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Lula’s victory shows progressive politics are far superior to bland centrism in combatting the right

PROGRESSIVES all over the world will hail the return of Lula to the Brazilian presidency. He prevailed in Sunday’s run-off over far-right incumbent Jair Bolsonaro in an election in which Brazilian democracy was at stake.

Lula, leader of the Workers Party, has served two previous terms as president in which he made great strides in tackling the country’s endemic poverty and inequality. The ruling class fought back, however — his successor Dilma Rousseff, also of the Workers Party, was removed from office by constitutional sleight-of-hand and Lula himself was imprisoned on corruption charges, later thrown out.

Even on polling day there were concerns, as police loyal to Bolsonaro obstructed Lula supporters seeking to vote, before they were ordered to desist.  

However, the result appears to have been accepted — though the right, having strengthened its electoral position in Brazil’s congress and in several key states, may still seek to obstruct Lula institutionally instead.

His victory aligns Brazil with most other Latin American states in having resumed the turn to the left across the continent which began at the turn of the century. Undoubtedly, the main drivers of this are internal political factors — Brazil still suffers from multiple crises, including poverty, housing shortages and state violence.

However, Lula’s win is also replete with international significance in at least three major respects.

First, his presidency offers the hope of arresting the deforestation of the Amazon, critical for the fight against climate change. This deforestation accelerated rapidly under Bolsonaro, who governed as the instrument of the big businesses which profit from opening the territory up to unbridled exploitation.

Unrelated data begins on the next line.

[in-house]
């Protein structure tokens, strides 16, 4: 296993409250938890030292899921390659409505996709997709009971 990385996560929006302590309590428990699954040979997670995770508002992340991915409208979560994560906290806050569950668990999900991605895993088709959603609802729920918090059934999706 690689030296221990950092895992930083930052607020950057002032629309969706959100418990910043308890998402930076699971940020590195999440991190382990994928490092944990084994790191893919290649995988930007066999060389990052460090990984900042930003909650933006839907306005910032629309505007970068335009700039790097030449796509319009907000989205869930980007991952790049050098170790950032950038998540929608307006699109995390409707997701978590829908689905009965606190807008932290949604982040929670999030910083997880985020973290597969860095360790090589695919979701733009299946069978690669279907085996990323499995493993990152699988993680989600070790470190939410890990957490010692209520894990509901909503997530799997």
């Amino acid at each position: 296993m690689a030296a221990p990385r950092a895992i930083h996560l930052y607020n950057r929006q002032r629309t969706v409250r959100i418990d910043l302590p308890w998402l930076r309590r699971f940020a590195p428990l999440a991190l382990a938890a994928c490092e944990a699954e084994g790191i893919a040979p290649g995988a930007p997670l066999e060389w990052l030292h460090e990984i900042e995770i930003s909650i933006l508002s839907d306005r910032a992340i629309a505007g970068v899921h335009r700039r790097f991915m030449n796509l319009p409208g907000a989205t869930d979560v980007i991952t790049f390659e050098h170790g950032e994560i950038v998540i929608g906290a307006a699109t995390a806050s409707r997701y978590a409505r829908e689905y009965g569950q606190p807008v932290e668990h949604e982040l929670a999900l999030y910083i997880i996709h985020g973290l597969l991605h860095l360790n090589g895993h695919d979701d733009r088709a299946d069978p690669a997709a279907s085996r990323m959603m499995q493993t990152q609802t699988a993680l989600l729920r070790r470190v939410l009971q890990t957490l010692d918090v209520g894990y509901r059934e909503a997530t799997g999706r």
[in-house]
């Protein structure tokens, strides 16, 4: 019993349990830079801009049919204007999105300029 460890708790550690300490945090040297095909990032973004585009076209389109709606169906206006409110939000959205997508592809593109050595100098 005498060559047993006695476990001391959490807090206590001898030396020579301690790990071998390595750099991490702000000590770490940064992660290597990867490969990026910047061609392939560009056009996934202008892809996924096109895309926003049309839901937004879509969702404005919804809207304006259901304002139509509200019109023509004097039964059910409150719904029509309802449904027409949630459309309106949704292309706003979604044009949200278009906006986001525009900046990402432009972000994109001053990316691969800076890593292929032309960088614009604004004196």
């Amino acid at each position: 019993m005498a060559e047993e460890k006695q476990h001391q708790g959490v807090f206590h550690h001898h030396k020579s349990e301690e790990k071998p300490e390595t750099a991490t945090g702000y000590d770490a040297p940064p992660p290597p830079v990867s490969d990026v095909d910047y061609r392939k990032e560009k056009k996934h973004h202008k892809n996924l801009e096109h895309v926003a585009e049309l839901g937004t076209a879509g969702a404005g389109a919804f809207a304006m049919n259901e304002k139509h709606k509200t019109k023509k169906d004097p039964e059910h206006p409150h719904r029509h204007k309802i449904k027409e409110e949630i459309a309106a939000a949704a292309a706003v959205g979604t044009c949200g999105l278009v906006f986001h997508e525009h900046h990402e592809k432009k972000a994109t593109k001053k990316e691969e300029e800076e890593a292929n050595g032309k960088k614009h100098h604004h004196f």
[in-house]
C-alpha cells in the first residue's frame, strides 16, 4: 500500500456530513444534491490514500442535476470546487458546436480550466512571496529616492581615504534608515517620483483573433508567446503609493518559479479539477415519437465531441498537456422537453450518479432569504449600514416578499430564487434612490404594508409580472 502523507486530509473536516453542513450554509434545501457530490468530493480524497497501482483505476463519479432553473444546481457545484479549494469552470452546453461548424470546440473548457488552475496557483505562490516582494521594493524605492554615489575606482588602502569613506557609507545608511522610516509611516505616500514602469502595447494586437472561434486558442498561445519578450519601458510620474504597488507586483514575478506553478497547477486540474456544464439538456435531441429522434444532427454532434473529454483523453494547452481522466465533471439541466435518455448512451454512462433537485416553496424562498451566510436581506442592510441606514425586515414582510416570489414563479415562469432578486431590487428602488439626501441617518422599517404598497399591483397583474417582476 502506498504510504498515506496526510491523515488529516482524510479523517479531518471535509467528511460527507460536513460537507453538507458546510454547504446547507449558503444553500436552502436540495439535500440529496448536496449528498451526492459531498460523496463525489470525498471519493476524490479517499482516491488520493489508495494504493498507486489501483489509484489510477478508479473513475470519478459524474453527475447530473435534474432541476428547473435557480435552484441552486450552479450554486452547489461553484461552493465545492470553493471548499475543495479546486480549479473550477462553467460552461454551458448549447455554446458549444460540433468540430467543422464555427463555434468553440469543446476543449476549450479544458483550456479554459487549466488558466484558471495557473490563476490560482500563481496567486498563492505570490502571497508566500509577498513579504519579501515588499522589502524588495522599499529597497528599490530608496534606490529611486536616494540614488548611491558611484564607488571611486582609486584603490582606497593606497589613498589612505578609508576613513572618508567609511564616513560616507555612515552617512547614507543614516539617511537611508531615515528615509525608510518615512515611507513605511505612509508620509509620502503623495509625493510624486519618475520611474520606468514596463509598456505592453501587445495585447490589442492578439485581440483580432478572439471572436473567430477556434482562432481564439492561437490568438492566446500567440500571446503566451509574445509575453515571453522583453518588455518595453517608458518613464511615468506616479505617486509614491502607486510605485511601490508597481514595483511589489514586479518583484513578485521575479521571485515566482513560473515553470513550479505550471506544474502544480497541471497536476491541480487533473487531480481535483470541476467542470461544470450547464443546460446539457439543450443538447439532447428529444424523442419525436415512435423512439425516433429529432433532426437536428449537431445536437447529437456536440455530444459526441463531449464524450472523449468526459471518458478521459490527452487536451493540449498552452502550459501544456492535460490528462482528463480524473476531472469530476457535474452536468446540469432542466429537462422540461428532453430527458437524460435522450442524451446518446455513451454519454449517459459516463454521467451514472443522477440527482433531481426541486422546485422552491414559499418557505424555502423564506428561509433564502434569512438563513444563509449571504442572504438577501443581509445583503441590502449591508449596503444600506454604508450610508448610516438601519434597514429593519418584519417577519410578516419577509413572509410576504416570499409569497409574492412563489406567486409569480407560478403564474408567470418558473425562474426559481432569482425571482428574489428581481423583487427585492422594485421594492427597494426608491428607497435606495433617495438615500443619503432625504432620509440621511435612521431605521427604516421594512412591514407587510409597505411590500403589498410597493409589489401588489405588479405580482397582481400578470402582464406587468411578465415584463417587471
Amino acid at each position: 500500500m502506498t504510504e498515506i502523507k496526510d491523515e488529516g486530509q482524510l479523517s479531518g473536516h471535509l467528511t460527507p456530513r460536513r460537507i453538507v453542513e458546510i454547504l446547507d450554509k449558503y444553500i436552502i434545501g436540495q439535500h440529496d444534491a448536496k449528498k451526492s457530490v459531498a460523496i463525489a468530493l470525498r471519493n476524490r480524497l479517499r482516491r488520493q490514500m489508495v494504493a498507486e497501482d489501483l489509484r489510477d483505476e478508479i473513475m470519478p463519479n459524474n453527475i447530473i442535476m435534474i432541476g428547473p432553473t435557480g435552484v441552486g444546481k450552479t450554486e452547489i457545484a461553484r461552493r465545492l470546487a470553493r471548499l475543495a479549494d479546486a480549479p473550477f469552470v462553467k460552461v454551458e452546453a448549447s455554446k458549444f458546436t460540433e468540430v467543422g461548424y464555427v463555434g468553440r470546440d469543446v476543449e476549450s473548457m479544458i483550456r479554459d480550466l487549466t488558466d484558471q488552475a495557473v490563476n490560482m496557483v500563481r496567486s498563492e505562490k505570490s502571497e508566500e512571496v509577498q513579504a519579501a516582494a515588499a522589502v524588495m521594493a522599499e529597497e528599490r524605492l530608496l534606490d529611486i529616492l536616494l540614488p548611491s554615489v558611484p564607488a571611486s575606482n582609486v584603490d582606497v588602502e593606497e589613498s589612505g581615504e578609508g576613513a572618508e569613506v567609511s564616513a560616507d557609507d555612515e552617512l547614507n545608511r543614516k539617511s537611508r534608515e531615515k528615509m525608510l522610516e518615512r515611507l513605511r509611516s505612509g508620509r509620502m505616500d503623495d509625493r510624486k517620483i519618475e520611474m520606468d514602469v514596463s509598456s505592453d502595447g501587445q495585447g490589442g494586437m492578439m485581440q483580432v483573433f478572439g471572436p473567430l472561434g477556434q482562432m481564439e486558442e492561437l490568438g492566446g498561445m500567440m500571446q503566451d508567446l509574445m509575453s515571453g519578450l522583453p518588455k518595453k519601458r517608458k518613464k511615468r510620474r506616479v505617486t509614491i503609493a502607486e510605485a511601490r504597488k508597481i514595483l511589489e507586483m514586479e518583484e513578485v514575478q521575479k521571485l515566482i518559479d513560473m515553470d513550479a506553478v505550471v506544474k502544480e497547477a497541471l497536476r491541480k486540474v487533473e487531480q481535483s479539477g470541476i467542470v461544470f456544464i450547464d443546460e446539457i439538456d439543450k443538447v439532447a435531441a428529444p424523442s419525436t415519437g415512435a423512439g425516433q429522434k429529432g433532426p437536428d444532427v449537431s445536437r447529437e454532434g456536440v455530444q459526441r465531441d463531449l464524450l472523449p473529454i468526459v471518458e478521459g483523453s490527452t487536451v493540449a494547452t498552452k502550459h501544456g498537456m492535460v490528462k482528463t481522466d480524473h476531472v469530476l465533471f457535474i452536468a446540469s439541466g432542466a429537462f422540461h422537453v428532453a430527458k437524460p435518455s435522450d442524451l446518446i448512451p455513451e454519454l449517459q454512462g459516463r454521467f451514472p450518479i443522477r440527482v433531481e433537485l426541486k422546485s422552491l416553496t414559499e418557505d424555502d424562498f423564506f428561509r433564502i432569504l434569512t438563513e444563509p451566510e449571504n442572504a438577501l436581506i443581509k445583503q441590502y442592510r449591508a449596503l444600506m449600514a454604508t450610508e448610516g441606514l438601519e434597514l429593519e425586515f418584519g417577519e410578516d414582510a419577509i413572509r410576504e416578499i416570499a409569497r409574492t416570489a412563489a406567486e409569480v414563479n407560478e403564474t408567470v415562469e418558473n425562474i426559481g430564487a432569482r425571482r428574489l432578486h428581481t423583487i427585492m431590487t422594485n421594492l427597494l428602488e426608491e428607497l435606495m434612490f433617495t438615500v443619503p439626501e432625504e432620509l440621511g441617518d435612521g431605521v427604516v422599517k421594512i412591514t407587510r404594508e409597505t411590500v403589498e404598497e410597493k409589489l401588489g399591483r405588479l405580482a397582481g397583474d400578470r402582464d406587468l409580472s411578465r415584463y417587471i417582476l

Halting this is a priority for the whole of humanity. Lula stands for an alternative development perspective alive to the immense dangers of the destruction of the Amazonian environment.

Second, Lula stands out against the drive to dragoon the whole world into a new cold war at Washington’s behest. The largest country in Latin America will join the largest in Asia and Africa in refusing to line up with the US against China.

Even Bolsonaro was reluctant to see Brazil bullied into line with Washington in its confrontation with Russia. Lula will stand still stronger for a multipolar world and will consolidate the developing international front against imperialism.

Warmongering social democrats in Britain and across Europe might pause to reflect on why the progressive politician with the largest elected mandate in the world opposes their policy of inter-bloc confrontation.

Third, the result in Brazil offers the clearest evidence that the authoritarian populism of the Bolsonaros can best be defeated by a committed progressive agenda. The candidates and parties of centrism were nowhere to be seen in the presidential election.

We are in an age of growing mass discontent with the world order, which has been unravelling since 2008 at least. The parties which cling to the wreckage of neoliberalism have little to offer and no long-term prospects.

The far right in Brazil, as elsewhere, seeks to assemble a new pro-capitalist coalition based around a mixture of big business, religion, ethnic-based populism and strident disdain for democracy. With local variations, that is the playbook of Donald Trump, Victor Orban, Narendra Modi, Recep Tayyip Erdogan and, in a diluted form, Boris Johnson.

It is not an accident that Jeremy Corbyn was greeted as a hero by Workers Party leaders on his visit to Brazil to observe the elections, as he is on journeys elsewhere in Latin America.

A radicalism which challengers the power of capital and places socialism on the political agenda is the most potent alternative to the far right. Lula faces many challenges in advancing that cause in Brazil, but the left everywhere will be cheering him on.


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